Is Tiara Syndrome Crushing Your Beauty Career?

Aoibhinn Mc Bride describes ‘Tiara Syndrome’, and discusses what we’re getting wrong when it comes to career progression.

You work hard, always strive to do your best, help others in the workplace and meet your targets without fail, yet your diligence doesn’t seem to be paying off and you feel like your employer doesn’t appreciate you…

Welcome to Tiara Syndrome, the misguided misconception that keeping your head down and getting on with the job in hand to the best of your ability will result in you being rewarded automatically.

Good girl complex

Originally coined by Carol Frohlinger and Deborah Kolb, the founders of Negotiating Women, Inc. and authors of Her Place at the Table: A Woman’s Guide to Negotiating Five Key Challenges to Leadership, to describe how many women approach salary negotiations and pay rises.

It also goes hand-in-hand with the “good girl complex”, AKA the internalised social behaviour of always wanting to be liked and therefore not speaking up, something that most women have been subconsciously adopting and adapting to since early childhood.

Tiara Syndrome is also closely aligned to imposter syndrome (the catch-all phrase for feelings of professional self-doubt which disproportionately affects high-achievers, particularly women, who find it difficult to assimilate their achievements), something that 45% of Australian workers have experienced, according to Asana’s recent Anatomy of Work Global Index report.

How to overcome it

Nobody is going to pat you on your tiara-clad head if you don’t take assertive action, so get the recognition ball rolling by instigating a review or meeting with your manager to propose a detailed professional development plan.

Working with your manager, identify clear objectives, goals and targets. This way you can focus on a series of specific achievements within a realistic timeframe (six months is a good place to start) that can then be used to bolster your bargaining power when it comes to getting a promotion or a raise in the future. It’s also important to ask for constructive criticism on how you can do things better as without this, realising your goals may prove to be more difficult.

You can also use this meeting as an opportunity to ask your manager if they can take on more of a mentoring role, or if a more senior member of the team could assume this responsibility instead. According to a study by global leadership firm DDI, 67% of women rated mentorship as very important in their career, however 63% of women have never had a formal mentor because they haven’t asked for one, or are concerned asking for one might not be well received.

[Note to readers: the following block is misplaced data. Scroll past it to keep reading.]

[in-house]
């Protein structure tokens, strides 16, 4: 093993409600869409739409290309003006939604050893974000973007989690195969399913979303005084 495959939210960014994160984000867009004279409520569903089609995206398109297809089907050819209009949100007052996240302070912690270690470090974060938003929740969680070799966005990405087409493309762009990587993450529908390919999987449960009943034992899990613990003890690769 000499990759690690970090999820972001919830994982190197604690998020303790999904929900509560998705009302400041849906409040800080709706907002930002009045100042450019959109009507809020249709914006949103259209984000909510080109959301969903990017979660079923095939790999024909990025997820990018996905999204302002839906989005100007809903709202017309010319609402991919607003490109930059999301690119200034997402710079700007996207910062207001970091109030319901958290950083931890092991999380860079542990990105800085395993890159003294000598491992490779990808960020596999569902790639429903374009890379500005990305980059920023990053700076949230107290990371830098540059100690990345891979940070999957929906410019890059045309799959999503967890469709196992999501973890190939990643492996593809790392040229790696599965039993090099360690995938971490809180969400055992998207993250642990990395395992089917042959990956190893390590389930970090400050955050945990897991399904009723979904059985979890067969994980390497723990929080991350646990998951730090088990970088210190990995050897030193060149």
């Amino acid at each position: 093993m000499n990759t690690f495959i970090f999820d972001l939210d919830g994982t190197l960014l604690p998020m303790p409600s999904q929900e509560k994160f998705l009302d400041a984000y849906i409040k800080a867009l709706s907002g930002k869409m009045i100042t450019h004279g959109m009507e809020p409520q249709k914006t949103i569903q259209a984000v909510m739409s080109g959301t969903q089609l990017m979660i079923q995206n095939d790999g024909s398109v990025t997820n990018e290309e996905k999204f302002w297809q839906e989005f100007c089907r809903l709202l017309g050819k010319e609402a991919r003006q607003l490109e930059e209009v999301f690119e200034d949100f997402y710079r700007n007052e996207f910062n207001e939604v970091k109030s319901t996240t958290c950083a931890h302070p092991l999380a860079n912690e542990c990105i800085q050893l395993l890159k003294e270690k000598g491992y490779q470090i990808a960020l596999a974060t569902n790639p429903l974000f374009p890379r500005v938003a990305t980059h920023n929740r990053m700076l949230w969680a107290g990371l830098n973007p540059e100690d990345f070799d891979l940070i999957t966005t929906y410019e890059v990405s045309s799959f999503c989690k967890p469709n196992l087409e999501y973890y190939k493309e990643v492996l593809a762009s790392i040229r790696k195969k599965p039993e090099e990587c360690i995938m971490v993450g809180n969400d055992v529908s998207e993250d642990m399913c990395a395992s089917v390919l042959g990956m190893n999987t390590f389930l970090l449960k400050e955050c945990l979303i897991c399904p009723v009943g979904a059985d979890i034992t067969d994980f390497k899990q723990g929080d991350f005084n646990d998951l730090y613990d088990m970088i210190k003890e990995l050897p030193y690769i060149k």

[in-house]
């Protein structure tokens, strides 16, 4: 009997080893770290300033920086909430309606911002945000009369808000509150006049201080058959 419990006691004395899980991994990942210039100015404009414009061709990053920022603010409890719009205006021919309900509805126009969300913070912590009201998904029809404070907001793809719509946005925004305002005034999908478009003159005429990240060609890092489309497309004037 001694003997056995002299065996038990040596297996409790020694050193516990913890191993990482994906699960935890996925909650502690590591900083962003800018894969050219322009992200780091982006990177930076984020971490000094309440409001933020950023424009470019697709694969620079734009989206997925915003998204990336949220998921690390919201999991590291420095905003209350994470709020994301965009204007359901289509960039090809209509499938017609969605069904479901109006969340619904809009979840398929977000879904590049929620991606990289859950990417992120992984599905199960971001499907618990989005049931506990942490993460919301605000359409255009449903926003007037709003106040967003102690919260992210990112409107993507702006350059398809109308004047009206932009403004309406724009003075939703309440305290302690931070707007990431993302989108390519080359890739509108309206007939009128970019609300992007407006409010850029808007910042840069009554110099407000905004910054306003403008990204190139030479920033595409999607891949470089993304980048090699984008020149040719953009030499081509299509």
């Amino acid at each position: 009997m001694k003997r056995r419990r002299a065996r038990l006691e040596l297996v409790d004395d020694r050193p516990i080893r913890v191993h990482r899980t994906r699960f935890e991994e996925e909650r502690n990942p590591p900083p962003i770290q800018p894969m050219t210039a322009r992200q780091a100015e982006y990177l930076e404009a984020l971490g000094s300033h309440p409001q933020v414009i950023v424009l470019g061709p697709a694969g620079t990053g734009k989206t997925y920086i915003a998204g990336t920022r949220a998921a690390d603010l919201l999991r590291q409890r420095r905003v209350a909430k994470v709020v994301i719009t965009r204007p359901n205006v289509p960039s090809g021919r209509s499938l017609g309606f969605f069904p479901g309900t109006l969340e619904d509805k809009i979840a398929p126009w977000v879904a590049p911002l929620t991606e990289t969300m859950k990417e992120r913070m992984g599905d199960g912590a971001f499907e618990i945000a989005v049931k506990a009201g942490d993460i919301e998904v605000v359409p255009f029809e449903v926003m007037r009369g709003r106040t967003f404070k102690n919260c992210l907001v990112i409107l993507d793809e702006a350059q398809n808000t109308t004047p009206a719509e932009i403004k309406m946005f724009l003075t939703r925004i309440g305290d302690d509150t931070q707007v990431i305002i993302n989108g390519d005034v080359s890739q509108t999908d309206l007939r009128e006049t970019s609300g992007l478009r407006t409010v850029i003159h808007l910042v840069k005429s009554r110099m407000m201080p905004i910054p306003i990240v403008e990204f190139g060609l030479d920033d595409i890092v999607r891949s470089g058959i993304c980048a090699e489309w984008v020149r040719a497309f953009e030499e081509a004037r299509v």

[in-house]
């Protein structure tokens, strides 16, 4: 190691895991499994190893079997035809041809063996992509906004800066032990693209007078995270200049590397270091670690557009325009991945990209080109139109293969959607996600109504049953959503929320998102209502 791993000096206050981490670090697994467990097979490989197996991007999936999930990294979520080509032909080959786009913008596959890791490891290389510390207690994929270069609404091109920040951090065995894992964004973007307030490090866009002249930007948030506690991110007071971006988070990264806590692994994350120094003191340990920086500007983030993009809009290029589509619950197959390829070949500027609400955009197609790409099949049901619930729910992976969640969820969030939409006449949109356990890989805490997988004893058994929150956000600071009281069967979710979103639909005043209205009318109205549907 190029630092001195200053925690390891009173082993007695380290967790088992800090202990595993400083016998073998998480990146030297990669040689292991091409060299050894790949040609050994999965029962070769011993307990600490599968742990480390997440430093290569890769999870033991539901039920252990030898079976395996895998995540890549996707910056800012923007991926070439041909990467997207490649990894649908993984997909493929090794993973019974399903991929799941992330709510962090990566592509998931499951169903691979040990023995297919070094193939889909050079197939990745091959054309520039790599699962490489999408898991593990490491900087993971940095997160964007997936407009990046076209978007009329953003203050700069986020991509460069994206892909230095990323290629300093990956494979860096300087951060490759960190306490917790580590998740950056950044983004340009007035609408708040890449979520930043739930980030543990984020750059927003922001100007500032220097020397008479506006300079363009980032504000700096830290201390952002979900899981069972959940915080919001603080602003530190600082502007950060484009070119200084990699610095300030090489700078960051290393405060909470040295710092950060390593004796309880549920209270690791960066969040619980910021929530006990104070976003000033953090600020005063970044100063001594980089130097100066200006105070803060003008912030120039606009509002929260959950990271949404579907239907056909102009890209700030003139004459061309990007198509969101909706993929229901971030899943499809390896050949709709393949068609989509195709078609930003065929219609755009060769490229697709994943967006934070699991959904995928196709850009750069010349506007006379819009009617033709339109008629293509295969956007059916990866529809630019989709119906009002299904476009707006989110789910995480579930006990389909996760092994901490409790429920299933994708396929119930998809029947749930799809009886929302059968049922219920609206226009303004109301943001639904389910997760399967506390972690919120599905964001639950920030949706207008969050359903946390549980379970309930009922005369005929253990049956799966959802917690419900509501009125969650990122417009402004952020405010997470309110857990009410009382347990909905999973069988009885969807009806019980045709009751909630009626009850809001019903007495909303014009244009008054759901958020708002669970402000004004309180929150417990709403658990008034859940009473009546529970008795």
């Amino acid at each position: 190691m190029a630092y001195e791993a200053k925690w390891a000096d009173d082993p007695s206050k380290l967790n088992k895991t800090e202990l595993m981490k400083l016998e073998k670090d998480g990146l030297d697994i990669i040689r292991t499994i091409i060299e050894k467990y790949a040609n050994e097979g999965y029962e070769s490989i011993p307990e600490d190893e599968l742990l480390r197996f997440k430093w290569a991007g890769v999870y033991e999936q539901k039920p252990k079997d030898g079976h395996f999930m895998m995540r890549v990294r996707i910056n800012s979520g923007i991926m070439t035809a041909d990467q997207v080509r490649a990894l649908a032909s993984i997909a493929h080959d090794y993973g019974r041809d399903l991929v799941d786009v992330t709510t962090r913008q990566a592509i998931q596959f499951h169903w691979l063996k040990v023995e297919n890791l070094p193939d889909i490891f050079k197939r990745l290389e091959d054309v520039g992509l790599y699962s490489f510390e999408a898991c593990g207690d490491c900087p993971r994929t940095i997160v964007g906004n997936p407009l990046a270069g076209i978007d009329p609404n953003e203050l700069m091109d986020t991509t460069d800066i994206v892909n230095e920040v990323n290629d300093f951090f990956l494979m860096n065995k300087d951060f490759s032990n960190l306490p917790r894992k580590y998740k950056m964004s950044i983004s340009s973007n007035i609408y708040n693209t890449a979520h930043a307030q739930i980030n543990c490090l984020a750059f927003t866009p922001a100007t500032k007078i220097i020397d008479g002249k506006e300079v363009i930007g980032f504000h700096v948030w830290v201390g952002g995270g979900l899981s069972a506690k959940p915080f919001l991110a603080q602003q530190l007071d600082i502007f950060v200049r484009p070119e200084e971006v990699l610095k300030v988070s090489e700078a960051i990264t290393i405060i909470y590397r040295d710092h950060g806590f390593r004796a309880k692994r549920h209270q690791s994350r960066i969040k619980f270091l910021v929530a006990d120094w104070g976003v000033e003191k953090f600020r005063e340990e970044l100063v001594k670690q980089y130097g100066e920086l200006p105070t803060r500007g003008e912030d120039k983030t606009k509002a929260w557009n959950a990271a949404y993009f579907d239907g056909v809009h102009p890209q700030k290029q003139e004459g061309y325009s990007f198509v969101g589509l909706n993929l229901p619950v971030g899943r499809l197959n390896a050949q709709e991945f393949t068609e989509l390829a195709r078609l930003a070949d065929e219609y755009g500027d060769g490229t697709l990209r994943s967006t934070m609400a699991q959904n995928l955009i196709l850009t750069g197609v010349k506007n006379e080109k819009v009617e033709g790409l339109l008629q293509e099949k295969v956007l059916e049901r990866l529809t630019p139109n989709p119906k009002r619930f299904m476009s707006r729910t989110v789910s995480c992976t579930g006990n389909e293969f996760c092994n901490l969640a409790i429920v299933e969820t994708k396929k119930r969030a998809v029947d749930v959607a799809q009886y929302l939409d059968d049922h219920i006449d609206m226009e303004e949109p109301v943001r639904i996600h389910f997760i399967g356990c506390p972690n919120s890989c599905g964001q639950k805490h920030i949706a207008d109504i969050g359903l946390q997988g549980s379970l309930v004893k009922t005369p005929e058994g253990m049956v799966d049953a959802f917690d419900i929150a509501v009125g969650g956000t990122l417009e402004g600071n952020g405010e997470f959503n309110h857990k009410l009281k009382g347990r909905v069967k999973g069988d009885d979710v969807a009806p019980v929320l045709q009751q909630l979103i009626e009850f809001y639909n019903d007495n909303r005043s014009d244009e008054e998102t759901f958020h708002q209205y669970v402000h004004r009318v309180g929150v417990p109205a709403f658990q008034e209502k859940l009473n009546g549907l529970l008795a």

As the adage goes, if you don’t ask, you don’t get. If all else fails, it could be time to look for a new role in a company that supports its employees in the ways outlined above. We’ve selected three great roles that are currently hiring or check out the Professional Beauty Job Board for more opportunities.

DC Team Leader – Day Shift, Mecca, VIC

Working on a Monday to Friday roaster, this DC Team Leader – Day Shift role oversees the day-to-day tasks of small sub-departmental teams and is the daily point of contact for Mecca team members, troubleshooting task issues, training new team members, and overseeing the daily resource allocation against daily volume projections. Team leaders attend daily operational meetings within their respective departmental zones, and other key responsibilities include ensuring team members follow policies, protocols, and operational requirements while fostering a team culture which represents the company’s values. Apply here.

Executive, Visual Merchandising, Sephora, Sydney

Partnering closely with the merchandising, planning and retail teams, this Executive, Visual Merchandising role works closely with the VM team to seamlessly plan, execute, and bring to life all thematic activations across stores in Australia and New Zealand, which also includes supporting new store rollouts and refurbs. The ideal candidate will have proven and demonstrated VM experience in a multi-brand and multi-category retail environment, experience with cultivating cross functional relationships, experience working with external stakeholders and confidence in setting and managing budgets. Find out more here.

Retail Sales Assistant (Demonstrator), Dyson, WA

Working across multiple locations in Western Australia, the successful Retail Sales Assistant (Demonstrator) candidate will be based in one of Dyson’s retail partner stores such as Harvey Norman, The Good Guys or Myer. You’ll be responsible for showcasing the Dyson range of products in all categories and while this is a highly autonomous role, you will be provided with ongoing training and support from the dedicated team of regional managers and your peers. You will be assigned a home store location to ensure you can integrate yourself within the store team. See the full job spec here.

Looking for a new role?
Check out the Professional Beauty Job Board for beauty jobs all across Australia

This article was produced in partnership with Jobbio.

Read the current issue of our digital magazine here:

Have an idea for a story or want to see a topic covered on our site and in our pages? Get in touch at

Back to top